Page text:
Australian livestock transporters say over-charging by Governments on heavy vehicle fees is costing the industry $200 million a year, which impacts on all livestock transport customers across Australia.
The industry’s peak body the Australian Livestock and Rural Transporters Association (ALRTA) is calling on Transport Ministers to make a fair decision on heavy vehicle charges when they meet for the Australian Transport and Infrastructure Ministerial Council on Friday.
ALRTA National President Kevin Keenan said NTC modelling demonstrates that operators were currently being over-charged by around $200m annually, which hurt their businesses and increases costs for all other businesses that relied on their services.
“We are happy to pay our fair share but the over-charging must stop”, Mr Keenan said.
PAYGO is an agreed cost recovery model through which government expenditure on road infrastructure and services attributable to the heavy vehicle sector is recovered through vehicle registration and fuel-based charges.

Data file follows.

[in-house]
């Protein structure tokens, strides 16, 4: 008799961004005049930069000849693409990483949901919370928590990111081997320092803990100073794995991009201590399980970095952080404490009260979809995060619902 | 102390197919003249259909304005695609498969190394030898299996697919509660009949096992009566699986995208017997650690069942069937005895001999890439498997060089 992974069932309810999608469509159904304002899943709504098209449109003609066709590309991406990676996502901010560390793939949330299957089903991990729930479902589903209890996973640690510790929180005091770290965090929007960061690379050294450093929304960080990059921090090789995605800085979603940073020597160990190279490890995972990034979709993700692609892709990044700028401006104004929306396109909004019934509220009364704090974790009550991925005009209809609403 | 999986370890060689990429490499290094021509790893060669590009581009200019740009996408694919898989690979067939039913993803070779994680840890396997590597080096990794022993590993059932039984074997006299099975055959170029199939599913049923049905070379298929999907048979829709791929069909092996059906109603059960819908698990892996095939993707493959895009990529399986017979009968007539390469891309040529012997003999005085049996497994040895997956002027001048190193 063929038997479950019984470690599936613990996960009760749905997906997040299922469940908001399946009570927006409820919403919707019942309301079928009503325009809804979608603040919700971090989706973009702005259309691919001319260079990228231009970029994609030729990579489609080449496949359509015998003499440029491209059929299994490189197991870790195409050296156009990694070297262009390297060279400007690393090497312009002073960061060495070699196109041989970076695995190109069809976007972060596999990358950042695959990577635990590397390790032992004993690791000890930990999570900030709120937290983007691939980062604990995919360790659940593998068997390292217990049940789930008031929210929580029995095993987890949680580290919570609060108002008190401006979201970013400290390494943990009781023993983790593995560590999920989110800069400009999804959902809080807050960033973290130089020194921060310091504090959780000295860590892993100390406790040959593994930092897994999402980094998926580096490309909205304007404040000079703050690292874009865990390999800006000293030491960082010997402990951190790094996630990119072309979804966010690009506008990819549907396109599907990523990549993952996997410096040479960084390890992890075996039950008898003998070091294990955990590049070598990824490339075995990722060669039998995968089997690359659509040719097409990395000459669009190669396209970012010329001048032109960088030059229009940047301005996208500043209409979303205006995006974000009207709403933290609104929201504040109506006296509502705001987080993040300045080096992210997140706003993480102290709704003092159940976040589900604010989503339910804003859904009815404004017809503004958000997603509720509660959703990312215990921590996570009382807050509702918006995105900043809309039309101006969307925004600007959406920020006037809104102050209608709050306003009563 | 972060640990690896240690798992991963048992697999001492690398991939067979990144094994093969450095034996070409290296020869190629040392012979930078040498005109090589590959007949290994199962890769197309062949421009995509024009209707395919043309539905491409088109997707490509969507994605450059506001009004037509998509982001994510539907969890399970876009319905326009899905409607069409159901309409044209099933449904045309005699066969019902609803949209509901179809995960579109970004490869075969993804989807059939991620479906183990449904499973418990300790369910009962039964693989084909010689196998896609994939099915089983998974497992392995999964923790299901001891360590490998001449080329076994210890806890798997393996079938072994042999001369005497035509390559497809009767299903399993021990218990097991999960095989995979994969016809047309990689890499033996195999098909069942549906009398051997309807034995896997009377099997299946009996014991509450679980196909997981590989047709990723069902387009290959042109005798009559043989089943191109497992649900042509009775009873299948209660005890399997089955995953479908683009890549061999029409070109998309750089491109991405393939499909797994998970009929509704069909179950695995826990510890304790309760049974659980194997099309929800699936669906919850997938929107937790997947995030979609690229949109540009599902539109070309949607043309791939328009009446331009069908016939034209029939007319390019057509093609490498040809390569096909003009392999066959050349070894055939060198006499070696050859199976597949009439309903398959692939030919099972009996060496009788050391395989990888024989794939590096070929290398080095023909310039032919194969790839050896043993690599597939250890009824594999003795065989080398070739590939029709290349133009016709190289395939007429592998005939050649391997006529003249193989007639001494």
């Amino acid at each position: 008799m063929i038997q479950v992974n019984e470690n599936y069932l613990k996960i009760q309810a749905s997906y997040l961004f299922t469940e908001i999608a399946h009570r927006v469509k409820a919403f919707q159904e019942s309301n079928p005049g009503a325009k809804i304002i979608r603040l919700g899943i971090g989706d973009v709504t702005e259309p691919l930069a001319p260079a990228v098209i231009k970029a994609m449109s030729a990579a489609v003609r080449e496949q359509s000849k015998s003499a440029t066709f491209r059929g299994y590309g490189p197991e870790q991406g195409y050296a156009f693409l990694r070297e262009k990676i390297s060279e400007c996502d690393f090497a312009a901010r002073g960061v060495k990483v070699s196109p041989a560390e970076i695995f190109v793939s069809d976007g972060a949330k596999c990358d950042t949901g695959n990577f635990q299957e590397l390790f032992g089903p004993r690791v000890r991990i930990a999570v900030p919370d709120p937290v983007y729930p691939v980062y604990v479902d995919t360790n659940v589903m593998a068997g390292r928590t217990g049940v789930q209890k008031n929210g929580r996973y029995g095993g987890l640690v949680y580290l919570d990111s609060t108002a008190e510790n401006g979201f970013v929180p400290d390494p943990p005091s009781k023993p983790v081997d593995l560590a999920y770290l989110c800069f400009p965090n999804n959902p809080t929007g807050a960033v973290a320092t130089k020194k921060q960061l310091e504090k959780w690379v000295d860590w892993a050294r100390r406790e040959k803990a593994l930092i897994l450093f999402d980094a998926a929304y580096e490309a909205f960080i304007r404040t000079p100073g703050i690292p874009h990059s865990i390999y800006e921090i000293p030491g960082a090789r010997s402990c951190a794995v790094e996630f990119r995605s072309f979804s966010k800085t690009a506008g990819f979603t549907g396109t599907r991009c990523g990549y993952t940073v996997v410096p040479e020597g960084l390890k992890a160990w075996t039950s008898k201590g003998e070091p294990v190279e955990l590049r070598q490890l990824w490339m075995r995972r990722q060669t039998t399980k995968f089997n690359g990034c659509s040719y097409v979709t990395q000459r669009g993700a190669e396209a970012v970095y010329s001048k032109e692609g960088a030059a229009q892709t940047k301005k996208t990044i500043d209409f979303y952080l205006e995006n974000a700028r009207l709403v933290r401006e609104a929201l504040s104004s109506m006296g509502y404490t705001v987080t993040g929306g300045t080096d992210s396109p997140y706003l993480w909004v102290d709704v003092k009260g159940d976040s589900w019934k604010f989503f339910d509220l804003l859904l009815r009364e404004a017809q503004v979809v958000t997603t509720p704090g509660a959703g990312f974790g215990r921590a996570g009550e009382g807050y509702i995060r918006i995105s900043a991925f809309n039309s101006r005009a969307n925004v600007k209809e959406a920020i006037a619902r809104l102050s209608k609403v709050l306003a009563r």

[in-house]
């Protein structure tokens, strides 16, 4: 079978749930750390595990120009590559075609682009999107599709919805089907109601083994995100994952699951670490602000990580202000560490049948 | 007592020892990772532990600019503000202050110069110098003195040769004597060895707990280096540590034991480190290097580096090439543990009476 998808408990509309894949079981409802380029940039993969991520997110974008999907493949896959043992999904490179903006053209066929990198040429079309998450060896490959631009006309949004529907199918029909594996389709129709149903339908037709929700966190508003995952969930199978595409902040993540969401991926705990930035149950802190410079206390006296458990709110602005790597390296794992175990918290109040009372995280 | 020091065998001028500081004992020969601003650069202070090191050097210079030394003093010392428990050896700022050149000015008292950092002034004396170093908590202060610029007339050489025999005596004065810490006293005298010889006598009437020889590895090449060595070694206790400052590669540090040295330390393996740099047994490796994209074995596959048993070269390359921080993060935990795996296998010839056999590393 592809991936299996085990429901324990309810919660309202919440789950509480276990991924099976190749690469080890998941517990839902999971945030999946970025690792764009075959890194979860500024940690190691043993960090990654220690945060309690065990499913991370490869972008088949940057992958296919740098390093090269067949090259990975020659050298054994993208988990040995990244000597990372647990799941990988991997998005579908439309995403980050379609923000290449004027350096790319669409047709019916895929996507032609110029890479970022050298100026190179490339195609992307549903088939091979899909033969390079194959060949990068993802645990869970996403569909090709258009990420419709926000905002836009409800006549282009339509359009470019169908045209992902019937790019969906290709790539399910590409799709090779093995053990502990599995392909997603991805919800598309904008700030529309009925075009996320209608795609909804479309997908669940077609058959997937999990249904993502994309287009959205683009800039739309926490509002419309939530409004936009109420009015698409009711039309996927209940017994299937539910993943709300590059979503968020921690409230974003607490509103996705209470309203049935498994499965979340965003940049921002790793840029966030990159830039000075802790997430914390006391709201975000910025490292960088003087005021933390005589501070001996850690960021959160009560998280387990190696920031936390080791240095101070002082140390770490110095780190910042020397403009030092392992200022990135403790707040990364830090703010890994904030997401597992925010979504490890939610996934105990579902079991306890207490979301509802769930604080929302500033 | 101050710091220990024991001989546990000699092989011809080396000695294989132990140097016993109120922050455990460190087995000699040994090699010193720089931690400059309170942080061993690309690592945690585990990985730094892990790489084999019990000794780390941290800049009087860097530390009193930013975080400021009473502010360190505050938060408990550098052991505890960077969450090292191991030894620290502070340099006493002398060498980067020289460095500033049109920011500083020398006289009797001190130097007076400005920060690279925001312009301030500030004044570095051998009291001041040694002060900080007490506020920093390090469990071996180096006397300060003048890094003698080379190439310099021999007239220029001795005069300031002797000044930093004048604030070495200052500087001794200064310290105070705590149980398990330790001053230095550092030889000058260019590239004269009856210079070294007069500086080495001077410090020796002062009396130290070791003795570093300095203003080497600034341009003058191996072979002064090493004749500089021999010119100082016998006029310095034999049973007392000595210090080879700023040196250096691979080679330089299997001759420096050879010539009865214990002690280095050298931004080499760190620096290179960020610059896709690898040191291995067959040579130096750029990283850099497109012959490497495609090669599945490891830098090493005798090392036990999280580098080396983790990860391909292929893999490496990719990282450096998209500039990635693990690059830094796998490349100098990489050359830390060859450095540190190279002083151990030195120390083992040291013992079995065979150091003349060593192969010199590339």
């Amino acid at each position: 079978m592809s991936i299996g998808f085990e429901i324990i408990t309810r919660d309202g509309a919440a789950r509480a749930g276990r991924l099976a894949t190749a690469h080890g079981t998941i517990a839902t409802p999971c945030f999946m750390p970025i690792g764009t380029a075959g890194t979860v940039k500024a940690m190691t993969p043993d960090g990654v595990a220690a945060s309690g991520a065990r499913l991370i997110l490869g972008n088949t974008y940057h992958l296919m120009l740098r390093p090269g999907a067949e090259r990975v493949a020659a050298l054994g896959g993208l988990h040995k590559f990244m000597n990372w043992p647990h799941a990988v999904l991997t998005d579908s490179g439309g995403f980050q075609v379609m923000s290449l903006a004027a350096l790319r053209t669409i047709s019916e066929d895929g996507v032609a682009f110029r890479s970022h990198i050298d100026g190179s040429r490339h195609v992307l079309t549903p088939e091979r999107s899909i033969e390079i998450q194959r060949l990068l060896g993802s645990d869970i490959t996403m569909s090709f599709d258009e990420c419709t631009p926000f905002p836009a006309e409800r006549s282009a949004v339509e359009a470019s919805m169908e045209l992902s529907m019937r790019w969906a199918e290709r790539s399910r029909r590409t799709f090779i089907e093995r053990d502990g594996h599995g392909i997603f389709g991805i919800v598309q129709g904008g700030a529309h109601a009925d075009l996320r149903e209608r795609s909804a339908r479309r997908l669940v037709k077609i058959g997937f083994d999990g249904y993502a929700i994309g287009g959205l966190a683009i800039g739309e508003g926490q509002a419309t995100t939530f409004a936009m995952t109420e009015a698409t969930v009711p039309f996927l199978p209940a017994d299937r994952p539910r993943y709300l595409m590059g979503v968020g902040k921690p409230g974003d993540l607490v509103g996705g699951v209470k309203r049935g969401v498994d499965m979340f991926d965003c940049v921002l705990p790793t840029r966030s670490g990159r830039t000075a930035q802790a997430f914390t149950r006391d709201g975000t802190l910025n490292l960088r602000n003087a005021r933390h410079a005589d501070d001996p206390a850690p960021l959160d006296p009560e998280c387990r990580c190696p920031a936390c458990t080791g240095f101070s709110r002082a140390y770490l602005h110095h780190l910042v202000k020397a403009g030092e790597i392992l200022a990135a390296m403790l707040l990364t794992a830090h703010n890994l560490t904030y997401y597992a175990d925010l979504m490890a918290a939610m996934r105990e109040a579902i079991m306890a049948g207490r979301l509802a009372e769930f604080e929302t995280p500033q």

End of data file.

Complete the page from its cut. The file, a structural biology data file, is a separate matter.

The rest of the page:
In 2014, the NTC discovered flaws in the PAYGO model and recommended that Ministers decrease registration charges by 6.3% and the fuel levy by 1.14cpl from 1 July 2014. Instead, Ministers agreed to delay implementation of the new charging methodology until 1 July 2016.
“Industry is aware that Ministers are now actively considering alternative options, some of which would further delay a return to fair cost recovery principles. We have already had a two year delay, which is more than enough time for governments to adjust to a fairer charging system,” said Mr Keenan.
“Further delays would be nothing more than a blatant opportunistic tax grab”.
“I also understand that government expenditure on road infrastructure has actually decreased during the past two years of continued over-charging. This just shows that if charges are not pegged against expenditure from 1 July 2016 we can expect to see further deferment of government spending until fair cost recovery is restored – and then there is every chance that we will end up paying for those delayed projects twice”.
“There is only one fair decision that can be made by responsible governments under an agreed cost recovery model. We must return to fair cost recovery principles from1 July 2016 and all over-recovered monies should be returned to industry by maintaining charges at a suitable under-recovery rate until charging neutrality is restored,” he said.